Though there are other computers designed for children with autism, a growing number of experts say that the iPad is better. It’s cheaper, faster, more versatile, more user-friendly, more portable, more engaging, and infinitely cooler for young people. "I just couldn’t imagine not introducing this to a parent of a child who has autism," says Tammy Mastropietro, a speech pathologist based outside Boston who uses the technology with numerous clients. She sees it as a game changer for those with autism, particularly those most severely affected.
Great article at SFWeekly, offering up some happy and moving examples of the powerful impact the iPad is having with autistic children. I can’t think of too many other uses for the iPad that are more deserving of the ‘magical’ tag for the device.
I don’t think I’ve ever heard a better set of reasons behind a project, even though they’re clearly in totally the wrong order:
1. We love hacking
2. We love beer
3. We love iPads
This thing measures beer as it flows, gives information about the beer, tracks who has been drinking via RFID cards, and measures the temperature of the beer. There’s even a bookmarklet to check the status of your keg via a web browser.
Corliss Blakely is an accomplished and recognized artist, and is now rapidly becoming a famous iPad and iPhone artist. The UK’s Telegraph newspaper has recently featured her beautiful iPad art in an article, noting that they could easily be mistaken for oil paintings or watercolors – despite having been created entirely with fingers and iPad apps.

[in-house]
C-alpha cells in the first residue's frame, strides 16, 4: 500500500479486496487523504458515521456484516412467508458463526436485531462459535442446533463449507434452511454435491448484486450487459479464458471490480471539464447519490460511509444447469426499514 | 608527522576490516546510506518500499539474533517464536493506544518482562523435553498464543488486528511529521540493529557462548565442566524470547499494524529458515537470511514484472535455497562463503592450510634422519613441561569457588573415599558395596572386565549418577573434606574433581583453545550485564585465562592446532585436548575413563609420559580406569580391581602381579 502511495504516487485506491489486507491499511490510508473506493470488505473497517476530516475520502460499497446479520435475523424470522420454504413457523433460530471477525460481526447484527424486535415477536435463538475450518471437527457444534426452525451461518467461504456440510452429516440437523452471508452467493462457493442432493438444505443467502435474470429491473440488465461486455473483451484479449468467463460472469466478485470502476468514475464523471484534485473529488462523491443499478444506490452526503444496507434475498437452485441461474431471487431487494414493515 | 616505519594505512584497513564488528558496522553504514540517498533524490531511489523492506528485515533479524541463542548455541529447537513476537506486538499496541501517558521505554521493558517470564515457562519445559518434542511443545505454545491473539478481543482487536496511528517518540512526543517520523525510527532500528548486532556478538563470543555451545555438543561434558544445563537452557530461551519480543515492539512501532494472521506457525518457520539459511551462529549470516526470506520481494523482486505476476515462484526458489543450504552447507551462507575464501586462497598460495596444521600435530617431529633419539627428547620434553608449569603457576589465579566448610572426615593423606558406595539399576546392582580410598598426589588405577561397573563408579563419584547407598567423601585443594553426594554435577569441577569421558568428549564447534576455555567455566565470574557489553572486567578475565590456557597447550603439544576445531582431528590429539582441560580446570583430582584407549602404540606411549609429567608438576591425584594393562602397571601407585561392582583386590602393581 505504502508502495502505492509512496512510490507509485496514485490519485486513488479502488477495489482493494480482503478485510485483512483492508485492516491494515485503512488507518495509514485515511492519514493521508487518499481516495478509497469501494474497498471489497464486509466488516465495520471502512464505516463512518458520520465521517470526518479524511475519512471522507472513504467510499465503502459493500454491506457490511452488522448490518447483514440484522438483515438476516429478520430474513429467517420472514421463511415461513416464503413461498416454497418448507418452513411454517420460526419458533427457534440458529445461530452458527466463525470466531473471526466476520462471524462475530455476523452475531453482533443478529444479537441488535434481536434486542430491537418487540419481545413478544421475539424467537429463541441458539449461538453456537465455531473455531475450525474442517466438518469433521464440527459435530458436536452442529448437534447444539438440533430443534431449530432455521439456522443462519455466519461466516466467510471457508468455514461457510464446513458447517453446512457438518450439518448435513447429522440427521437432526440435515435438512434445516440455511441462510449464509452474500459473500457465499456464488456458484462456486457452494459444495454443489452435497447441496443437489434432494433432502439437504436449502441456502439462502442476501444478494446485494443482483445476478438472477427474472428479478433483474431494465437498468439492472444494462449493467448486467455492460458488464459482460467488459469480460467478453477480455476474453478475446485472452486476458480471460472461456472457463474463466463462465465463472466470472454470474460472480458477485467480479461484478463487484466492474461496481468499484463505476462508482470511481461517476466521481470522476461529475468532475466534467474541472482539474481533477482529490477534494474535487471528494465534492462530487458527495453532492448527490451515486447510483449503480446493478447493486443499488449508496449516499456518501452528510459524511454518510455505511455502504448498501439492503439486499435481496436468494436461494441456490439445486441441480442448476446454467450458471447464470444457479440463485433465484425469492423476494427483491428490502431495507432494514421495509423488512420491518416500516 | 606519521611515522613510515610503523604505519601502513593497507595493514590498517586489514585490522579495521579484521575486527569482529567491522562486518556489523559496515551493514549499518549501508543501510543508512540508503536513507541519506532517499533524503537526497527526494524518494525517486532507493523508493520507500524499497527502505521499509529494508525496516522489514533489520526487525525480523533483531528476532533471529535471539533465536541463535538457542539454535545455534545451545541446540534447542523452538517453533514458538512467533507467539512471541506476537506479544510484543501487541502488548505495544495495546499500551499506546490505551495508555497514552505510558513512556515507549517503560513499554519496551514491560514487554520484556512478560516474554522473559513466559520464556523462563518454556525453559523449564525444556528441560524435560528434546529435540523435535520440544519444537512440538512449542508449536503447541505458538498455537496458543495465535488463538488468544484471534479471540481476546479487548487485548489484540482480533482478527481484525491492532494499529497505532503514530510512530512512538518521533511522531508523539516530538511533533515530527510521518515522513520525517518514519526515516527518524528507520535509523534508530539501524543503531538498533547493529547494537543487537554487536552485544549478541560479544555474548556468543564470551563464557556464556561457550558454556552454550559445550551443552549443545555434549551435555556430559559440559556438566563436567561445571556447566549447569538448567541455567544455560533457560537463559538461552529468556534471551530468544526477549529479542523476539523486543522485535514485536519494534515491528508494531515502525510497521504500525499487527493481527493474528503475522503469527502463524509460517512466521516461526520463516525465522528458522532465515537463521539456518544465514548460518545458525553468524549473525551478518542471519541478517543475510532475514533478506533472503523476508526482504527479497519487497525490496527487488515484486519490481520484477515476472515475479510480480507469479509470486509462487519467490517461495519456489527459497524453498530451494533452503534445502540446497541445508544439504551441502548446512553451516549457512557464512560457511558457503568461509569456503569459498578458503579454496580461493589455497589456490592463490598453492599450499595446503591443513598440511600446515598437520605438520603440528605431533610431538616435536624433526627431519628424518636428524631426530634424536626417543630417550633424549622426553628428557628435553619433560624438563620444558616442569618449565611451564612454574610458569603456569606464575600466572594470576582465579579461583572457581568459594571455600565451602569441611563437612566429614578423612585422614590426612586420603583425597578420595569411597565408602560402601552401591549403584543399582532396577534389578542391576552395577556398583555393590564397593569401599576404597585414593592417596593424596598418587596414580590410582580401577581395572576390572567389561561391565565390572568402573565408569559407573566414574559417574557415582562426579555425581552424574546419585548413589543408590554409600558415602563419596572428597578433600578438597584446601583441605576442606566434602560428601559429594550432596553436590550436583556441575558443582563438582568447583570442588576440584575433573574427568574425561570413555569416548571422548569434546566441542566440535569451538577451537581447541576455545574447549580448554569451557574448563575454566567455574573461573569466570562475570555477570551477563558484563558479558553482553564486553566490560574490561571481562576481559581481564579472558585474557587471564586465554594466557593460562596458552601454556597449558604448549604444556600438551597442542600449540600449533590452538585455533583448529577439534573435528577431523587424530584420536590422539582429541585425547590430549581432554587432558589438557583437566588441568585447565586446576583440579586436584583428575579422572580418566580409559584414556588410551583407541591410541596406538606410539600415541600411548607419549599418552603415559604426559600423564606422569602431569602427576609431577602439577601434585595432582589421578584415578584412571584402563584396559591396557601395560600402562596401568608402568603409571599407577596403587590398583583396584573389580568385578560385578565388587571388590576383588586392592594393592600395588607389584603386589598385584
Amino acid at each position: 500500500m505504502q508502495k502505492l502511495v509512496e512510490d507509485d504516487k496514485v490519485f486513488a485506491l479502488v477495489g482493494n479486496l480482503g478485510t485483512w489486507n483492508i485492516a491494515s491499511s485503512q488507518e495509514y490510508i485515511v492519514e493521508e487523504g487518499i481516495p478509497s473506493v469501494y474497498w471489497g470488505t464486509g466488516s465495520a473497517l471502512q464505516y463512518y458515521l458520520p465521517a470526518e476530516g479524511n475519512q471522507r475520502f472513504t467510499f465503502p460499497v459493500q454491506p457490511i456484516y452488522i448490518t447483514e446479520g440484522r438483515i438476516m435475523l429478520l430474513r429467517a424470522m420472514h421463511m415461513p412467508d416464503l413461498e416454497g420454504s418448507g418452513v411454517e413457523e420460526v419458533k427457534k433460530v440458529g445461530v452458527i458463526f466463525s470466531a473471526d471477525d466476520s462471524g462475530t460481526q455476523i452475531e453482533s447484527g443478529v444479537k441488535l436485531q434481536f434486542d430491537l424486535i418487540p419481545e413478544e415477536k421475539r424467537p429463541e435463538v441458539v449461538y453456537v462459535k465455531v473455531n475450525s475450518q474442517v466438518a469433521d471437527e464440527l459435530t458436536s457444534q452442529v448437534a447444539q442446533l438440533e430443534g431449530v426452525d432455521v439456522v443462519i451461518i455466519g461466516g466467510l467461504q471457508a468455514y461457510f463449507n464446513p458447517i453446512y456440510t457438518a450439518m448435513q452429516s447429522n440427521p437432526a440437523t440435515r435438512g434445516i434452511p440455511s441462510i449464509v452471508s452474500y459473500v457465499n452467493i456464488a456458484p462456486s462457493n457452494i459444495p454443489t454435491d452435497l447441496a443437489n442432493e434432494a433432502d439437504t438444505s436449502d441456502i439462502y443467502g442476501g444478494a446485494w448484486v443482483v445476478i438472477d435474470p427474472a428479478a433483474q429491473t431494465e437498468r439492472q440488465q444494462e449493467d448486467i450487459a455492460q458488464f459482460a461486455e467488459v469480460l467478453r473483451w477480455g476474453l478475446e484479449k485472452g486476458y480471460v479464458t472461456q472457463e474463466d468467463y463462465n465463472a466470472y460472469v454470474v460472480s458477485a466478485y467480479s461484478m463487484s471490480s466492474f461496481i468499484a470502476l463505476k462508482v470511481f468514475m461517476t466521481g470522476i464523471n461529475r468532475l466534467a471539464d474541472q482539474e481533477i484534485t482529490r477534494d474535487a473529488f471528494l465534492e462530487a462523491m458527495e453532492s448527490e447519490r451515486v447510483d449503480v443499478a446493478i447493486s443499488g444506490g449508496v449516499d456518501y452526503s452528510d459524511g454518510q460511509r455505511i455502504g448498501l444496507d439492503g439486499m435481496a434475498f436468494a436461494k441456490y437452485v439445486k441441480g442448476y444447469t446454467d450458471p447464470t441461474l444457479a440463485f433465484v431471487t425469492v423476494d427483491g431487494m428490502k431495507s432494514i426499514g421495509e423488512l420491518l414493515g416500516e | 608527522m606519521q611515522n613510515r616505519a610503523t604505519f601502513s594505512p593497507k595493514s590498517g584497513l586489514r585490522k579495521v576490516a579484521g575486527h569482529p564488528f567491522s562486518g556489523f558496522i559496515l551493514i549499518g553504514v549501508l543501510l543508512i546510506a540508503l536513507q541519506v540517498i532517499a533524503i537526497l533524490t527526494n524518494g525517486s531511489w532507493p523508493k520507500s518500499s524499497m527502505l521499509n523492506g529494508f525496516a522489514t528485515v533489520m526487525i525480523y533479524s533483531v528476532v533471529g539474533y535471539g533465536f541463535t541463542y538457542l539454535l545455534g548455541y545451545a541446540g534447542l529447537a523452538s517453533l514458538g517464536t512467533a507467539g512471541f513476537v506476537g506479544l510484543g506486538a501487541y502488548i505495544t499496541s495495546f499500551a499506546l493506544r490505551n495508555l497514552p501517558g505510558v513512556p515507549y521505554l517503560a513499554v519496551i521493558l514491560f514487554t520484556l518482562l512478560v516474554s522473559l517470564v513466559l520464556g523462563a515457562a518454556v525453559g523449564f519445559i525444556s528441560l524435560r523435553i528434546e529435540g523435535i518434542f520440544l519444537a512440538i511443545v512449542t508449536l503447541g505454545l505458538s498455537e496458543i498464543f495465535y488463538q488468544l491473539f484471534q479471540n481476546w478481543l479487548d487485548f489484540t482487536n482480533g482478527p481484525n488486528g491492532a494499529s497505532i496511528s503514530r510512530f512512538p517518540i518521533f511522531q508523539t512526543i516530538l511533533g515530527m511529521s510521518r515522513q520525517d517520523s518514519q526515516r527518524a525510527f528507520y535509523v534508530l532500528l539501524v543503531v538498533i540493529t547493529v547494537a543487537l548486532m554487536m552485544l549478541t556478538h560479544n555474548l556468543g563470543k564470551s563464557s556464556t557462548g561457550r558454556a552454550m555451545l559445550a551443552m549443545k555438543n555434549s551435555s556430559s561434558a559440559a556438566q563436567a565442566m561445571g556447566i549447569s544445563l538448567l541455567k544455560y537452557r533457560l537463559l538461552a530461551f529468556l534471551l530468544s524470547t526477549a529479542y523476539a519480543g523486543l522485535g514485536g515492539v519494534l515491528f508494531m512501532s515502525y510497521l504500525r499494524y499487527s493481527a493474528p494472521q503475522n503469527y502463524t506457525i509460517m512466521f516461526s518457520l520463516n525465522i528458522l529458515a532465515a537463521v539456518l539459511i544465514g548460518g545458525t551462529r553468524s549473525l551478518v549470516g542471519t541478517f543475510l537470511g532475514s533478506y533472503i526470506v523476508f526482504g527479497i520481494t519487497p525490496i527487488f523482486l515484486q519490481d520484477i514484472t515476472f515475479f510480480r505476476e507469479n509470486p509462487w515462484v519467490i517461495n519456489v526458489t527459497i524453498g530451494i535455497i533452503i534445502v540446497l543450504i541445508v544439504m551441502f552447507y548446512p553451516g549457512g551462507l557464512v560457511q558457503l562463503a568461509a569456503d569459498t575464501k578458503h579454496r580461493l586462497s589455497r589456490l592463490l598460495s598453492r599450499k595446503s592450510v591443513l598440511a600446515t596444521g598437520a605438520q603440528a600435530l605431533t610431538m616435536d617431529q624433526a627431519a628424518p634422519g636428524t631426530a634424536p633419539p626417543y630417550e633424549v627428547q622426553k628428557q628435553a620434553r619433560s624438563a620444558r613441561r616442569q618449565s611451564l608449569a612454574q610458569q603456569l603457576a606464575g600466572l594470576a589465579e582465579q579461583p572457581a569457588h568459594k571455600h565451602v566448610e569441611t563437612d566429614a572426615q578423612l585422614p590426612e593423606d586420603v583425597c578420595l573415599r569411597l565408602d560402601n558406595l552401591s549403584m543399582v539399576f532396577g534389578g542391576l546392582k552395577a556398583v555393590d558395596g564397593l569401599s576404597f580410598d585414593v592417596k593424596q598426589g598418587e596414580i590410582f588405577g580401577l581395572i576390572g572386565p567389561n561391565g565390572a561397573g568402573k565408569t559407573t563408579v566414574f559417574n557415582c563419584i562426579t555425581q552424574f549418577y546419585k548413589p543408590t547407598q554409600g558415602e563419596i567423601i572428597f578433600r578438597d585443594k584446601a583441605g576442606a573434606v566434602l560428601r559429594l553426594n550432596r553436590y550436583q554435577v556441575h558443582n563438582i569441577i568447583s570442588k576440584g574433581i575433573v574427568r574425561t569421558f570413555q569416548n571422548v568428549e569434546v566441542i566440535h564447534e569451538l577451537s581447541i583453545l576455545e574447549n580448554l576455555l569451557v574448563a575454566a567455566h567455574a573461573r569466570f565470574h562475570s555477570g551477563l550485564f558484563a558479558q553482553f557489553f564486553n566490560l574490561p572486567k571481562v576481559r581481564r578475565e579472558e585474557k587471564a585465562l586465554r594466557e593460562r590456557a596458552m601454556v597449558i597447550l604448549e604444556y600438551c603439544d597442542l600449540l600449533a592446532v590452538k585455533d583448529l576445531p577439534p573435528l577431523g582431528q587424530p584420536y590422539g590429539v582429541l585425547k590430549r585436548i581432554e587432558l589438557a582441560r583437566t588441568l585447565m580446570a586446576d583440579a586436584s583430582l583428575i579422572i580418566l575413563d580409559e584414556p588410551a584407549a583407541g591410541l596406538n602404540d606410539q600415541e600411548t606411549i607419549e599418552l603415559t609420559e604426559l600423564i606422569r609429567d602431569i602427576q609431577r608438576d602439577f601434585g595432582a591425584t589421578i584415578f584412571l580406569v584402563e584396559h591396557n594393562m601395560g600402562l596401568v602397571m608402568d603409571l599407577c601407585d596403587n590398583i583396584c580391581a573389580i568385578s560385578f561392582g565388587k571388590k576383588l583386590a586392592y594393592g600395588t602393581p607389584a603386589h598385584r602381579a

For the first time, UK troops are using a special app developed for the iPad to learn how to handle a fire mission.
That’s when artillery is being fired at the enemy from several miles away.
In early trials at the Royal School of Artillery in Wiltshire, troops have learned the jargon and procedures more quickly than before, when they were sat listening to lessons from instructors.
It’s hoped smartphone and tablet technology could be used to speed up training across the army.
Yet another notable example of the iPad at work. Apparently 15 other options were considered for delivering this training before the iPad was selected, and the iPad is considered to be both a money and time saver for this task. Good stuff.
This is a very cool video, and a great bit of initiative by Box.net to put their app to work in conjunction with the iPad for rapid file sharing at D7 Consulting. D7 are Building Envelope specialists. There’s a lot of mention of the competitive advantage this gives the company – and some very happy new iPad users.
Another great example of how the iPad is not just for ‘play’ or entertainment.
New York City Mayor Michael Bloomberg loves his iPad, apparently — he carries it with him everywhere, uses it for briefings, and even reads speeches off of it, as seen above. He’s checking weather in the places he’s heading off to vacation at, and he’s reading in iBooks, too …
More evidence of iPad’s adoption across so many diverse types of users – even government big shots. And nice to see a mayor who’s known for his tech savvy choosing the iPad.
I bet if the iPad was around when Spin City was airing, the writers would’ve had tons of fun working it into their mayor’s life. :)
That famous movie-directing-guy, Michael Bay, uses his iPad 3G to help direct his cast. Have you heard of Transformers? Well Bay is apparently showing Patrick Dempsey how a certain scene is supposed to look in Transformers 3 …
Good to see the iPad getting used in more and different work settings, or sets in this case. :) Also sort of fun to see how the original MacRumors forum thread on this rapidly descended into some scathing criticism of Michael Bay – yikes. :)